Soon we are going to be expanding our design team, bringing a junior UX Designer who I will be mentoring. This has started me thinking about what would be my number one piece of advice for someone who doesn't have a lot of design experience yet, and after some reflection I think it would be to get early feedback. As early as practically possible.

I think working on our own bubble for longer than we should have is one of the rookie mistakes we all have made (or at least one that I definitely have).

It's very tempting just keep polishing "just a bit more" your work before you show it to anyone, especially if that person is a senior stakeholder. But in my experience I have realised that we are our own worse critics and very often these very experienced product managers or SMEs don't really care that much about being pixel perfect and are really good at seeing the high level picture. Things like if there is any important functionality missing, or if the assumptions that you are making about the content are not realistic. Or maybe you have totally missed the point and the direction that you are taking would be a waste of time.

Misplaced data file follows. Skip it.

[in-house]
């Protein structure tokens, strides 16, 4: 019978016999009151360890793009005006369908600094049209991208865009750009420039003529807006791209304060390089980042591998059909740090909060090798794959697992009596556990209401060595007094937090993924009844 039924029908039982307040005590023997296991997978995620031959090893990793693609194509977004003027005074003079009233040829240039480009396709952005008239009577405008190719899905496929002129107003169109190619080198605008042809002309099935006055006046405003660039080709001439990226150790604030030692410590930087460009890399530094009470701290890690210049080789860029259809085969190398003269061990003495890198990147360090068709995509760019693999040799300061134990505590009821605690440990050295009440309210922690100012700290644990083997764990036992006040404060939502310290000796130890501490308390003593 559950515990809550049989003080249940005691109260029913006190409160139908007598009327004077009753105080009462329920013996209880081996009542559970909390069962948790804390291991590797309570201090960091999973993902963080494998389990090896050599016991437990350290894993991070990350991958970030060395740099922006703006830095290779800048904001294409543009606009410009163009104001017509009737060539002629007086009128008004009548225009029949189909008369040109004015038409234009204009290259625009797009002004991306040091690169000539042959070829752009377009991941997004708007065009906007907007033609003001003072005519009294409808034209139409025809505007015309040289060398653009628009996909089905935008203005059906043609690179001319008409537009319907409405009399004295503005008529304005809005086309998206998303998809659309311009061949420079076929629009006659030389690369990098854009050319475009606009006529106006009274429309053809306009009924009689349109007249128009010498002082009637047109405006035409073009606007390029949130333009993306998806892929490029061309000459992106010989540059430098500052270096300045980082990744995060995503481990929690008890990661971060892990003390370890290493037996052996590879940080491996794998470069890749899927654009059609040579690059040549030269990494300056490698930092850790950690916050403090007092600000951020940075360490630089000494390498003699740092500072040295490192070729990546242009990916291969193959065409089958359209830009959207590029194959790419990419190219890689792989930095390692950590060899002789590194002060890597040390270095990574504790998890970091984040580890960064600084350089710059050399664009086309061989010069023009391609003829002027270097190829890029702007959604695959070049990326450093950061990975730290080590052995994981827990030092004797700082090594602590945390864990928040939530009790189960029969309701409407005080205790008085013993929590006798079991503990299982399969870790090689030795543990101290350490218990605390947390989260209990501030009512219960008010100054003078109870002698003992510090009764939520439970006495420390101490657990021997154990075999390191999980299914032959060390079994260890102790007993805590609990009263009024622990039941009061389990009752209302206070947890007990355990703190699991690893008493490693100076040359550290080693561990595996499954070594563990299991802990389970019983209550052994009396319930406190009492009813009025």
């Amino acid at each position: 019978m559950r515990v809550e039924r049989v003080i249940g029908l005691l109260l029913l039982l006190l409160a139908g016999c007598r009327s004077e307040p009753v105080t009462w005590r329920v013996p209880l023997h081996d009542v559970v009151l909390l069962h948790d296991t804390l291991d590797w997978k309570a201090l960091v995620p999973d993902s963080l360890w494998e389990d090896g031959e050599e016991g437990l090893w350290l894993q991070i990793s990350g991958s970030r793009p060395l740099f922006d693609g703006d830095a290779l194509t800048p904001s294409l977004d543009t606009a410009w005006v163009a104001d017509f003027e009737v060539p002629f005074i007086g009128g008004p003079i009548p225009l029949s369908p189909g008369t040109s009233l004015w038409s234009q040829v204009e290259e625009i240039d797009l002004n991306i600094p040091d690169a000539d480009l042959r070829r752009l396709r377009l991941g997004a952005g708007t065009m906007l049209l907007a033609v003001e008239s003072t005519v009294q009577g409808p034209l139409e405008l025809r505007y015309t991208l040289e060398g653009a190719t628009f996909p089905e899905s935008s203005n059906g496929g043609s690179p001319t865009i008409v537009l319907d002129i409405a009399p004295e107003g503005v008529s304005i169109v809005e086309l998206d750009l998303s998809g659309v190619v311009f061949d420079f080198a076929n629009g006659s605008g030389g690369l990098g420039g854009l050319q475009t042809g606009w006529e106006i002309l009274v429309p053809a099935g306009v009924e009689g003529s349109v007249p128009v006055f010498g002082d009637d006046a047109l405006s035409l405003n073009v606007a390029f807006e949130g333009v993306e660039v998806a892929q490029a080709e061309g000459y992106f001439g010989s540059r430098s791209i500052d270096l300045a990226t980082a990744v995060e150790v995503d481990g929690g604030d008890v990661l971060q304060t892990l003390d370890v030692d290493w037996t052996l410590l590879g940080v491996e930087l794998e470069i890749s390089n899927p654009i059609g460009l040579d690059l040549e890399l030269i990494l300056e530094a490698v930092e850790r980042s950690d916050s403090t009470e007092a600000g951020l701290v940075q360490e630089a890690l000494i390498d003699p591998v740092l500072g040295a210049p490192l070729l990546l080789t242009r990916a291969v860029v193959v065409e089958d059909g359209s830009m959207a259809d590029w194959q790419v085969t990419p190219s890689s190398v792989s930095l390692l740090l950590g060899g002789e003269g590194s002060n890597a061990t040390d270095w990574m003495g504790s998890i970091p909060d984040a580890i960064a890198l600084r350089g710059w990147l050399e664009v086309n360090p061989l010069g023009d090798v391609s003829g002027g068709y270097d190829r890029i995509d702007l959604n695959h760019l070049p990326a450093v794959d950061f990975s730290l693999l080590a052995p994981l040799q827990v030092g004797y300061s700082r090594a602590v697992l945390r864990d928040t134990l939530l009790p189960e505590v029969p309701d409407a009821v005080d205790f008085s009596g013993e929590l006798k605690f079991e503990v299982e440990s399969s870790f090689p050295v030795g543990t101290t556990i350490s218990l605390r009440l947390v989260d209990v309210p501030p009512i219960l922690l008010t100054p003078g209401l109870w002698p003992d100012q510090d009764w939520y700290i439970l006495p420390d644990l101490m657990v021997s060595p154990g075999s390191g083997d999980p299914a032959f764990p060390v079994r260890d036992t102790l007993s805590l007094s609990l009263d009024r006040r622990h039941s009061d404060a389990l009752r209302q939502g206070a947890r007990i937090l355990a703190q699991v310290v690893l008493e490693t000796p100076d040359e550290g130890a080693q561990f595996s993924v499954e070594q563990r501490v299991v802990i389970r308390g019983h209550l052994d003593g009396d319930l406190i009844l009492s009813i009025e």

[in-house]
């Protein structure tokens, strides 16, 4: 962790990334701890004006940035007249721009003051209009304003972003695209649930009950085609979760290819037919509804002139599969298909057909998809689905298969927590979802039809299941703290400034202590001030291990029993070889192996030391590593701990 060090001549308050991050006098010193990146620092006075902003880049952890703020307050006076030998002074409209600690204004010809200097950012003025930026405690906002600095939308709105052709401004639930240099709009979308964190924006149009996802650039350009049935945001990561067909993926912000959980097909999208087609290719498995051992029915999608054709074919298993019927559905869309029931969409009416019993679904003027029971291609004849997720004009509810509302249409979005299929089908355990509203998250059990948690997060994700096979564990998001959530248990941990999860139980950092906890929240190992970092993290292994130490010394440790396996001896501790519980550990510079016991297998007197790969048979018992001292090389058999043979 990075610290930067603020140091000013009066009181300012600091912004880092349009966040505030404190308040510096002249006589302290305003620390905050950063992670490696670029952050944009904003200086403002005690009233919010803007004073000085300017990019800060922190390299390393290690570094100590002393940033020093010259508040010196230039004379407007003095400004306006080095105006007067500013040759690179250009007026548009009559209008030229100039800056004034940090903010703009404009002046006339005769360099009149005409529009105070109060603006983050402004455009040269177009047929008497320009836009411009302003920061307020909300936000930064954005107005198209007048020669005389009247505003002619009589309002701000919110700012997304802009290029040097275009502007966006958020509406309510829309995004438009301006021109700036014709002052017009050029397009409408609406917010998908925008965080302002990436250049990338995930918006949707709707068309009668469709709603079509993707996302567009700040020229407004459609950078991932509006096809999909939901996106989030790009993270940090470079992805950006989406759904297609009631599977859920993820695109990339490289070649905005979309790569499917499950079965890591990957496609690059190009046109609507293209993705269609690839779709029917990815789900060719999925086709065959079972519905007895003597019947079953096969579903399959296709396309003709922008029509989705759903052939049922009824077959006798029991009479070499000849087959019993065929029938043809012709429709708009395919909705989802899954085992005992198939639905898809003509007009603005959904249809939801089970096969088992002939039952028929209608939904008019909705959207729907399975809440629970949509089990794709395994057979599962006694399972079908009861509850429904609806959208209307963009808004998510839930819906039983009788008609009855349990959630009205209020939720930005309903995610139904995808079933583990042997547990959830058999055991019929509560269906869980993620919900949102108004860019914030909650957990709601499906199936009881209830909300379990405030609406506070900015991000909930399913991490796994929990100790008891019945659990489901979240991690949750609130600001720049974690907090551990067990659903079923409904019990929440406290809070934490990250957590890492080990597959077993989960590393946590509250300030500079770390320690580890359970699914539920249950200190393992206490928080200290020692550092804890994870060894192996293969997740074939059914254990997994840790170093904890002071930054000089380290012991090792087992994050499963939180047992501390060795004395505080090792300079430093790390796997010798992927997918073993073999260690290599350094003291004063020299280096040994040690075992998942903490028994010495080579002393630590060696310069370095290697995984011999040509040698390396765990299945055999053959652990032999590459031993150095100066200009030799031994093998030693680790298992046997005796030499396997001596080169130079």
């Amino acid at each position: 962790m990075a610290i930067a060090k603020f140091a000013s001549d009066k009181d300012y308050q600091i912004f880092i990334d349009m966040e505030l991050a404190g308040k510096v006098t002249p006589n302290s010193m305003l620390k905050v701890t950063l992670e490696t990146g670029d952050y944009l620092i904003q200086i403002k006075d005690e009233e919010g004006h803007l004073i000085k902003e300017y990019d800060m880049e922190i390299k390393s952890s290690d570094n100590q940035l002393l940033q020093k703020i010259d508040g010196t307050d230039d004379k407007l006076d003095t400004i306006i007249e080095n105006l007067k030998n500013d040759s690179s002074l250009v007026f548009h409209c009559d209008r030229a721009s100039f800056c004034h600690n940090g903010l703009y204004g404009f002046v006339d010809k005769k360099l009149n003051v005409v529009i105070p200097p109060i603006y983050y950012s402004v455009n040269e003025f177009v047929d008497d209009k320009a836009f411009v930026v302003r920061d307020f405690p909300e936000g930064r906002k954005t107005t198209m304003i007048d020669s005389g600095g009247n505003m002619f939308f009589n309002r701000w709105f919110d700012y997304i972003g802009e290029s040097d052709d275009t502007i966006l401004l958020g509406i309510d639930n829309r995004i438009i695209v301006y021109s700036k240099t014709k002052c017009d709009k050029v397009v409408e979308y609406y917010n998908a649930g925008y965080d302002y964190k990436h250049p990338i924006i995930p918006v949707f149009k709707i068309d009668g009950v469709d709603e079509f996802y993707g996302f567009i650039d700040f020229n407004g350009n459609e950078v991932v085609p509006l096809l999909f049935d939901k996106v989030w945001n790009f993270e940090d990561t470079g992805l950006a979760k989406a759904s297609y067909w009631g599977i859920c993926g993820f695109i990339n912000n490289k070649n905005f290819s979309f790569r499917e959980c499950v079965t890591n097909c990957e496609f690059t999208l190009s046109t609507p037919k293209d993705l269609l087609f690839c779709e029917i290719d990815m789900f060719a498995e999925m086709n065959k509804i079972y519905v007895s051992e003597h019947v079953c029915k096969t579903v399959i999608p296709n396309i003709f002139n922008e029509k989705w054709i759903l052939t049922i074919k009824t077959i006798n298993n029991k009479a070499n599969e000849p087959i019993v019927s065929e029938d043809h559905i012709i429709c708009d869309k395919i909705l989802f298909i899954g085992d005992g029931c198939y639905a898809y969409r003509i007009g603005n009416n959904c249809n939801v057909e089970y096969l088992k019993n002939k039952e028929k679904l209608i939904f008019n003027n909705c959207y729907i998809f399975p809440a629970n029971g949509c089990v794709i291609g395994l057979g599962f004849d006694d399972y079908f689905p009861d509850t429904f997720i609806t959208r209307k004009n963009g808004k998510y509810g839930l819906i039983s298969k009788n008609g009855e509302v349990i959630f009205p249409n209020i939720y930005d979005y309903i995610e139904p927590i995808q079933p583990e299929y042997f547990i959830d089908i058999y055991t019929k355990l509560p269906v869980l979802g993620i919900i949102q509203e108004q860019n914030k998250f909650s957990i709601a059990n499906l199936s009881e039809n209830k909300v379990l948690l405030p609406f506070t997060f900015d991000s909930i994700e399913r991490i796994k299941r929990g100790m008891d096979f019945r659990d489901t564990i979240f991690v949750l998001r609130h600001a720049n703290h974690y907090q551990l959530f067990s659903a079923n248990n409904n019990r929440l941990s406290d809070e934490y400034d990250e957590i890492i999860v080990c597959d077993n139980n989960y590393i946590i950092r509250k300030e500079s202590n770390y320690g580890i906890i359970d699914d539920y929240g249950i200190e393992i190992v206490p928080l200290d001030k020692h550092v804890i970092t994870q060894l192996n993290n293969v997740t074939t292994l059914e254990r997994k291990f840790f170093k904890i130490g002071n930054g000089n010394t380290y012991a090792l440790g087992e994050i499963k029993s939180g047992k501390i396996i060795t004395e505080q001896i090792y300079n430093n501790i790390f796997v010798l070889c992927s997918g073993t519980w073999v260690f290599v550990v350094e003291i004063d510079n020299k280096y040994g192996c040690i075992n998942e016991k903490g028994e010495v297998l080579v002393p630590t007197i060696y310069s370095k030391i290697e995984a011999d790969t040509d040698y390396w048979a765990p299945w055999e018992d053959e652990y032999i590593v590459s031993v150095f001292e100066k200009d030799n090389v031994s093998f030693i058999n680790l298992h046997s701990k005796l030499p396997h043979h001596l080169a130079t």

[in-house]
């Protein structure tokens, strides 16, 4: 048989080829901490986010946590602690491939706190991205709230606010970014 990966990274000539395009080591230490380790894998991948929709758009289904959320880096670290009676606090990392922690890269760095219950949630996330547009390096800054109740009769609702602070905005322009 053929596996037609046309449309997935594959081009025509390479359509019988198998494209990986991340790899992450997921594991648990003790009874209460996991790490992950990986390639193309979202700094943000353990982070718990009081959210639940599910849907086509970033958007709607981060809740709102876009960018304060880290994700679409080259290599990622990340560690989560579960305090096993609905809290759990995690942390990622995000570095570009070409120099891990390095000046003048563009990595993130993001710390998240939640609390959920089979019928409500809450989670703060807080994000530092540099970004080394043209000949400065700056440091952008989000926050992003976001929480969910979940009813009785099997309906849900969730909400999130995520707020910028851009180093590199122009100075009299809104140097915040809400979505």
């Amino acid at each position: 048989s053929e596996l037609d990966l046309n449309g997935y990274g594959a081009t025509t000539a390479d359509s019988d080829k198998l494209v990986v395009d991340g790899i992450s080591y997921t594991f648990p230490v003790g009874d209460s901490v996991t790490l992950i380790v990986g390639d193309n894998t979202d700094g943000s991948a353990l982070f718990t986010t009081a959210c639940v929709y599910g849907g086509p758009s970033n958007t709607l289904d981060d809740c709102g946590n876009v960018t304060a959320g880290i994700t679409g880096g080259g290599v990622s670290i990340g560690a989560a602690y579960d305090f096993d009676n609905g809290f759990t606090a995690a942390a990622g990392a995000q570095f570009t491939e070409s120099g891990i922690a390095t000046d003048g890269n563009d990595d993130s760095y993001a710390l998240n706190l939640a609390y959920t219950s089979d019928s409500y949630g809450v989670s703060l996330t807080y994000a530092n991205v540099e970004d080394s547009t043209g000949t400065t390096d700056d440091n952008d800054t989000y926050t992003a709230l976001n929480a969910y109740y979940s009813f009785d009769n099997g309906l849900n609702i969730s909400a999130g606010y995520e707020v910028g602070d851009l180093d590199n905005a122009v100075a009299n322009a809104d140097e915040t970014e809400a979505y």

These type of conversations help tremendously to identify if the work that you are doing is actually going to solve the real problem or at least their understanding of what that problem is. And even more important, they help you save a ton of time as give you confidence that you are approaching the problem in the right way.

An important aspect for this to work is to frame the work that you are going to show before the person actually sees it. For example, if what you are showing is just modelling a user flow or a layout but doesn't consider copy or colour yet, you should make that clear before you show it or otherwise you might get feedback just focused on visual design. The other part of the coin here is that you should explicitly say what type of feedback that you are actually looking for.

I must admit this was something I struggled quite a bit at first until I realised of how important it's this initial framing. After I started applying this approach, the quality of the feedback I started to get was so much more useful!